2019 Federal Budget

White panel with text "2019 Federal Budget" and the PWDA logo

The 2019 Federal Budget was announced on Tuesday by the Treasurer. There are a number of things in the Budget that are important for people with disability.

We are very happy to see $527million allocated to our Royal Commission into violence, abuse, neglect and exploitation against people with disability.

Below are some further details in the budget related to the National Disability Insurance Scheme (NDIS), social security and our Royal Commission.

Inforgraphic with text: "NDIS 2019 Federal Budget. Estimated Spending on NDIS in 2018/2019 - $16.69bn. Actual Spending on NDIS in 2018/2019 - $12.9bn. Underspend of $3.8bn. 92 additional staff for the NDIA in 2019/2020. Staffing cap not removed."

 

NDIS Underspend

The Budget papers revealed a significant underspend in the NDIS from what was estimated in last year’s Budget.

The 2018-19 Budget estimated that the Government would spend $16.69bn[1] in the last year, however only $12.9bn was actually spent.[2]

This means there has been a huge underspend on the NDIS of $3.78bn.

The almost $4 billion underspend of NDIS funds is a national disgrace, and we completely oppose the spending of these funds anywhere but on people with disability.

The Government is estimating that there will be a decrease in spending of $1.6bn in 2019-20 that “largely reflecting the slower than expected transition of participants into the NDIS”[3]

The problems people face with the  NDIS include the difficulty and slowness of the application process, the wait time for review, and inadequate funding packages. This is something the Government could fix by employing more staff, which would assist in faster uptake of the NDIS.

Staffing

The Budget revealed that the NDIA staffing cap remains in place, with staffing levels increasing by just 92 to 3,230 in 2019-20.[4]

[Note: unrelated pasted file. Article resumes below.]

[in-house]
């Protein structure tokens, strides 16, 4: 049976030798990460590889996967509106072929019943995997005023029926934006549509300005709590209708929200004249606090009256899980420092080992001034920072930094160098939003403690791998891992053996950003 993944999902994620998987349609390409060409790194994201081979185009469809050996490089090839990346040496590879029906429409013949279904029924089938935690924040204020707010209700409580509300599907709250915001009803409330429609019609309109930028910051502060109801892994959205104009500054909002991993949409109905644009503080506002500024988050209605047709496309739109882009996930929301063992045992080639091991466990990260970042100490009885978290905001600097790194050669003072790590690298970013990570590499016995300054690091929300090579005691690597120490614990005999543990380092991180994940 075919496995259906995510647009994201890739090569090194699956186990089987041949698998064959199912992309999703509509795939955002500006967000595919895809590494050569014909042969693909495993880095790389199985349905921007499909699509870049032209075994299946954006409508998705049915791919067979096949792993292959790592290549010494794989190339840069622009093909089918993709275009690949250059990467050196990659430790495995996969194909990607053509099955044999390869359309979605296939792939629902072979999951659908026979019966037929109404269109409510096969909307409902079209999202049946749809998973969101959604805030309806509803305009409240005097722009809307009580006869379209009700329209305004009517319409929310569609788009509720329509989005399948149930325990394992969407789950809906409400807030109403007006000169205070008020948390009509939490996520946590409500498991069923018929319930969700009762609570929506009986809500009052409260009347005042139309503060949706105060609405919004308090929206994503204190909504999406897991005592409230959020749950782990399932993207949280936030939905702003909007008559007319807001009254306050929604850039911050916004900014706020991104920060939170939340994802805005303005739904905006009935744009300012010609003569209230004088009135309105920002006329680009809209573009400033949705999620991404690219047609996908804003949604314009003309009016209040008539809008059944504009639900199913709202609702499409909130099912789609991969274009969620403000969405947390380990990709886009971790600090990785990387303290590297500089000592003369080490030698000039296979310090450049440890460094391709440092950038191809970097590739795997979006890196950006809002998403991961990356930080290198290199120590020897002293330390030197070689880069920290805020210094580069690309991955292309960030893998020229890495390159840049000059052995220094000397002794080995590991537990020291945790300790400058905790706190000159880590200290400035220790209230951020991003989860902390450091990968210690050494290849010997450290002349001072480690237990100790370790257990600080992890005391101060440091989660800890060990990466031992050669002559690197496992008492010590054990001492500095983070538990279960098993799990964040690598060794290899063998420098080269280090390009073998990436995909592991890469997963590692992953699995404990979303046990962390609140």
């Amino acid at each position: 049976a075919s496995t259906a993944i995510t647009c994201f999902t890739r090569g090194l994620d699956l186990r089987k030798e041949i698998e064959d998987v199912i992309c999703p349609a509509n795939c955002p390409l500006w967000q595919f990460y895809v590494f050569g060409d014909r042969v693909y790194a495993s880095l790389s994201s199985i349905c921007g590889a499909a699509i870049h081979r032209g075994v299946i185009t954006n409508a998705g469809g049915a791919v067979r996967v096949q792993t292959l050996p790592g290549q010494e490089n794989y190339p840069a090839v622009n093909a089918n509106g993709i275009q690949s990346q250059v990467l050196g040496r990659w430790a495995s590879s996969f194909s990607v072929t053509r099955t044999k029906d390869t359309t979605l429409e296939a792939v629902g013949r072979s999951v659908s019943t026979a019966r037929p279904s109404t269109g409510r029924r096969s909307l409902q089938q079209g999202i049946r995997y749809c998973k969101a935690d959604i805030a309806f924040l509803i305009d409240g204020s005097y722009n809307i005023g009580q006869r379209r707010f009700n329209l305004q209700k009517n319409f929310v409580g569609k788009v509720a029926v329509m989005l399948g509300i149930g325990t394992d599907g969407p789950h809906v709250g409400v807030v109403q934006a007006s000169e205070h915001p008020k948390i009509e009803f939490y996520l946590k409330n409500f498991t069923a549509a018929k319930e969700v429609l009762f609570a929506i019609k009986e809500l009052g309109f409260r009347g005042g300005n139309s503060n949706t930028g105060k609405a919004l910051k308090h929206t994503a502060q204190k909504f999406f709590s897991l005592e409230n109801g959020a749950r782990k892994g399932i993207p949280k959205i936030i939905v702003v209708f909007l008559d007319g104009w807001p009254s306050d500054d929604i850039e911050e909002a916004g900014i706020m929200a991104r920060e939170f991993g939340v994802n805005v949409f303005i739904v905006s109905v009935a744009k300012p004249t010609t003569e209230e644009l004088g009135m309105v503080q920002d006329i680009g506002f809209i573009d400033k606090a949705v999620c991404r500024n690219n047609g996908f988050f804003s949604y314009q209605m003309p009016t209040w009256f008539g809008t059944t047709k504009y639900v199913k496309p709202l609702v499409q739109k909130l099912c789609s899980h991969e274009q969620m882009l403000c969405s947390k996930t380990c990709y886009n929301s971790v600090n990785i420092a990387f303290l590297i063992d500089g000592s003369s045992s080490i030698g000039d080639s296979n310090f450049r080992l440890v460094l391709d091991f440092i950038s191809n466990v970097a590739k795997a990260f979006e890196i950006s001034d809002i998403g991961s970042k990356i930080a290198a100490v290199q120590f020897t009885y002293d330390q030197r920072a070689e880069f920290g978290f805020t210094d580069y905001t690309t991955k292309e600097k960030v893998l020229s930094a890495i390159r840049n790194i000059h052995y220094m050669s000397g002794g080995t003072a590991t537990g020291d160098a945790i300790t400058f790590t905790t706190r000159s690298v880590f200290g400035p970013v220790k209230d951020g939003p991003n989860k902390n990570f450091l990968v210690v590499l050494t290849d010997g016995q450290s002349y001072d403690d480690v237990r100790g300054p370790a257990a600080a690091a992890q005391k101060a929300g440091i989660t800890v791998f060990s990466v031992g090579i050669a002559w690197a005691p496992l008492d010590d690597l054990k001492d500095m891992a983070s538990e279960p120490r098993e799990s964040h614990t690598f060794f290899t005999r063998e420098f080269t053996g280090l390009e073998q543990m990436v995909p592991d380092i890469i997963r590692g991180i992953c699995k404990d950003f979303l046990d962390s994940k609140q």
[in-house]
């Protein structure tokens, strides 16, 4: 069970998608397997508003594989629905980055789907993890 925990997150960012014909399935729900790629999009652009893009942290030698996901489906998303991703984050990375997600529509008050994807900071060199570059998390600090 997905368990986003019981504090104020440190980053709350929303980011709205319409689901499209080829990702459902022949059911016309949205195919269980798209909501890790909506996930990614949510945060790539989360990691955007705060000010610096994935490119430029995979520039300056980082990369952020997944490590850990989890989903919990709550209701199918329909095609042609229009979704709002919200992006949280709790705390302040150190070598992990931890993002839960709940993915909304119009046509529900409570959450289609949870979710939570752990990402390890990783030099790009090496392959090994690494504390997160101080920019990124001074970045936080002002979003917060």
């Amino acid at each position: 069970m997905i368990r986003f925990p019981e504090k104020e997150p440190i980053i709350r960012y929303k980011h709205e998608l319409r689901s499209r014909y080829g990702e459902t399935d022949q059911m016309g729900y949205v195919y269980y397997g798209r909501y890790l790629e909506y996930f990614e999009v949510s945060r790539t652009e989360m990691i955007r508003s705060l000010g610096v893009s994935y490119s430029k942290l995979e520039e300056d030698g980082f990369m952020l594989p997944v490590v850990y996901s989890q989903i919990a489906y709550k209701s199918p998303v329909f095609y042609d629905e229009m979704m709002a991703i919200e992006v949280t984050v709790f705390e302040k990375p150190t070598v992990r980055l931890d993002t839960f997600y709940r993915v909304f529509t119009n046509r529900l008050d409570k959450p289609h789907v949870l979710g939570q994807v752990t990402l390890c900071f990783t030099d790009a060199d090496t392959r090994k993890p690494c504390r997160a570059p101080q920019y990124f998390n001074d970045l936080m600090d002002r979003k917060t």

The Government has committed to increasing the staffing cap again in 2020-21, to hit a target they set of 750[5], but people with disability come to us every day in despair because they can’t access the NDIS, their funding packages have been cut or they aren’t getting the supports they urgently need.

The cap must be removed altogether so we are not left in limbo, sometimes at risk of harm and even death.

Since 2015, the NDIA has been subject to a staffing cap of 3,000. As a result, $600 million has been spent on consultants and people have experienced huge delays in access, plans and reviews.

Infographic with text: Income Support: No raise in the rate of Newstart - remains at $40 a day. People receiving the Newstart and DSP payments qualify for the Energy Assistance Payment One off payment. 2.3% decrease in spending on the DSP in 2022-23. Less money for DSP.

Newstart

The Government has not committed to raising the rate of Newstart, leaving people with disability on that payment with $40 a day.

We are disappointed yet again to see that the Federal Government has not listened to the 30% of people trying to survive on Newstart who have disability and/or illness. The Government forces people on Newstart to live in poverty, and we urgently need it to to be raised by $75 per week.

Energy Support Payment